Anchorage Assembly removes COVID-19 requirements for businesses and gatherings effective Monday

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Starting Monday, COVID-19 restrictions on gatherings and businesses in the Municipality of Anchorage will become recommendations instead.

In a sweeping change to the city’s pandemic response, the Anchorage Assembly revoked several key components of its wide-ranging Emergency Order 20 in a unanimous vote Tuesday night.

Among them: gathering restrictions, social distancing requirements and other pandemic rules for businesses, entertainment facilities, sports, child care and hotels. The changes take effect Monday, May 3.

The city’s mask mandate, a separate emergency order, will remain in effect. After passing the resolution revising the emergency order Tuesday, Assembly members voted to make the revoked requirements into recommendations.

The major changes to COVID-19 requirements affect businesses in all sectors. Still, the city is recommending that businesses and individuals voluntarily continue to follow the health recommendations of the federal Centers for Disease Control and Prevention and the health precautions outlined in EO-20.

“Really, the purpose of this is to send a message to the community that we recognize it’s time to do what we’ve heard from a number of people, which is trust the people to do the right thing,” Assembly member Christopher Constant said.

Constant sponsored the motion to revoke the gathering limitations and business requirements. Reported virus-related deaths in the city have decreased since winter, he said.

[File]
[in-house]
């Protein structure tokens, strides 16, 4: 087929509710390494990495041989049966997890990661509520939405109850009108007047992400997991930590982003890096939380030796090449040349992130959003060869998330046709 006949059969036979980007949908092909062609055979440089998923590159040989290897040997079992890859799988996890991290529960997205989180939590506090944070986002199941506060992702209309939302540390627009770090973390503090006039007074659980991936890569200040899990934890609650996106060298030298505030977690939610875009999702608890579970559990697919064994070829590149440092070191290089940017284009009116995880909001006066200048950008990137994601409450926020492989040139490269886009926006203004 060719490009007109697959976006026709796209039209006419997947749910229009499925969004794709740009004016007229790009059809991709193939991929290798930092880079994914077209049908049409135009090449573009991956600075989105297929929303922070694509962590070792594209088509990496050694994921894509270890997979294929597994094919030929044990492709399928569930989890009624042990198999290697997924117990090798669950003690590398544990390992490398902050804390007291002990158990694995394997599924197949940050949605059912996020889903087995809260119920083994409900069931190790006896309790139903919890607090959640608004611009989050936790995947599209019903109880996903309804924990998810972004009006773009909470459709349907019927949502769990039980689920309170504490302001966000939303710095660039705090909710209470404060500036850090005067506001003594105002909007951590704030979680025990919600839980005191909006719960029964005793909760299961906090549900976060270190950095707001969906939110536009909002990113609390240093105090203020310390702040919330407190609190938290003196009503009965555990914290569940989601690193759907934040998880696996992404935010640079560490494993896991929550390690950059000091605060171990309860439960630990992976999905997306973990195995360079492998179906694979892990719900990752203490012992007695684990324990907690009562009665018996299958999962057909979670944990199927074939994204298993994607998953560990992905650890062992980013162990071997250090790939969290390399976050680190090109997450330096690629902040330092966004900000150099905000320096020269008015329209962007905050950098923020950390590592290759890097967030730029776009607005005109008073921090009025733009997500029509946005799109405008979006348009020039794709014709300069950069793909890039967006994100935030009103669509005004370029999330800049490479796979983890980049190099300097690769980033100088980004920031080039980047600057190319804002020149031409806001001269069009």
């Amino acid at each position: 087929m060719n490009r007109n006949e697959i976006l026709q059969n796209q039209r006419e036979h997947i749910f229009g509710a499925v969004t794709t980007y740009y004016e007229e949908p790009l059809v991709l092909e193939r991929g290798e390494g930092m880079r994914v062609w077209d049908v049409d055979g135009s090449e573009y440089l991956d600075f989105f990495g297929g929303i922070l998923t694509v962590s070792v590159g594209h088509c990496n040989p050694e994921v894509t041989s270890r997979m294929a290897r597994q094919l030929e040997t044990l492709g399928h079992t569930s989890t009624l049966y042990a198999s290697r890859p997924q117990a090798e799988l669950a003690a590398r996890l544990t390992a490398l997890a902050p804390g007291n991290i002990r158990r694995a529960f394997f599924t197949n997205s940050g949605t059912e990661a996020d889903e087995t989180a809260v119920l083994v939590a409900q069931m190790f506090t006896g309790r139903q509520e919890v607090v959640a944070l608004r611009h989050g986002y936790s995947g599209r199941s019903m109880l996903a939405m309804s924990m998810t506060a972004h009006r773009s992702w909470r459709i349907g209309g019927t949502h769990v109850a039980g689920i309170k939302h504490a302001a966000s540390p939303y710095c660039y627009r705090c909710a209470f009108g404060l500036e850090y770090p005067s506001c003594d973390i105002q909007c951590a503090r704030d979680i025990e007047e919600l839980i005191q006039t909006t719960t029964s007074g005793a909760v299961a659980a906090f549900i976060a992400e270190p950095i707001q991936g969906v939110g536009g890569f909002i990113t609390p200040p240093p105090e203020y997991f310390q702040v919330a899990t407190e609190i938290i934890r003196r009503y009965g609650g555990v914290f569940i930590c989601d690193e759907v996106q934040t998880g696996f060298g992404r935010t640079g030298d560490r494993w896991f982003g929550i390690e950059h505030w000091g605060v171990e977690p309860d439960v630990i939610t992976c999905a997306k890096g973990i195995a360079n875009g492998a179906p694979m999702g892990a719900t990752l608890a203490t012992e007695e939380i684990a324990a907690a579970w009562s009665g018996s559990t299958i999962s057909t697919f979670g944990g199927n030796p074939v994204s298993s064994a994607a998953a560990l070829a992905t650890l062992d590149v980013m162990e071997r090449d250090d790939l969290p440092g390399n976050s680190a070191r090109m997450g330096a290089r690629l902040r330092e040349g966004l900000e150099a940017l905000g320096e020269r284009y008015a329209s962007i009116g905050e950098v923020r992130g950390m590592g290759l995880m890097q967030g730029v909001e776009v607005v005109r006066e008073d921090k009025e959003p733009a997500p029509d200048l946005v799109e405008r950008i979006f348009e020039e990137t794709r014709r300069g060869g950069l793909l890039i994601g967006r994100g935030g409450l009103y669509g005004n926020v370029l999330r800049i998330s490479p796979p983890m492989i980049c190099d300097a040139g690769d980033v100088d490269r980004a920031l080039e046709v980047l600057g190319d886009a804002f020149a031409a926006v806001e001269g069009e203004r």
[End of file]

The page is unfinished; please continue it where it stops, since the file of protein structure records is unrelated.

He noted that the emergency declaration is still in place and that the mayor can tighten restrictions through another emergency order if hospitalizations or deaths dramatically increase.

“This is a practical test on this system to see if we’re ready, and I believe that we are,” Constant said.

[Vaccinated Americans can go maskless outdoors except in a crowd, CDC says in updated guidelines]

Still, Anchorage Health Department director Heather Harris told the Assembly that the department prefers that the health recommendations in the emergency order remain requirements.

“I’ve seen just a great reduction and a lack of compliance when these types of recommendations or orders are turned into advisories, which has a dramatic impact on our overall success of the community,” Harris said.

Anchorage officials had previously said that the emergency order would become advisory instead of mandatory once 70% of the municipality’s eligible population was fully vaccinated. As of Tuesday, less than 50% of eligible Anchorage residents were fully vaccinated, according to the city’s vaccine dashboard.

“It feels like we’re getting quite close to a space of reaching our goal of a 70% vaccination rate, and our case counts, our case rates are a bit lower right now,” Harris said. “We’re concerned that this is going to increase those rates.”

Major changes include:

• The 6-foot social distance requirement in businesses becomes advisory. That means businesses such as restaurants, bars, theaters and others that serve the public in person are no longer required to keep 6 feet of physical distance between groups of customers.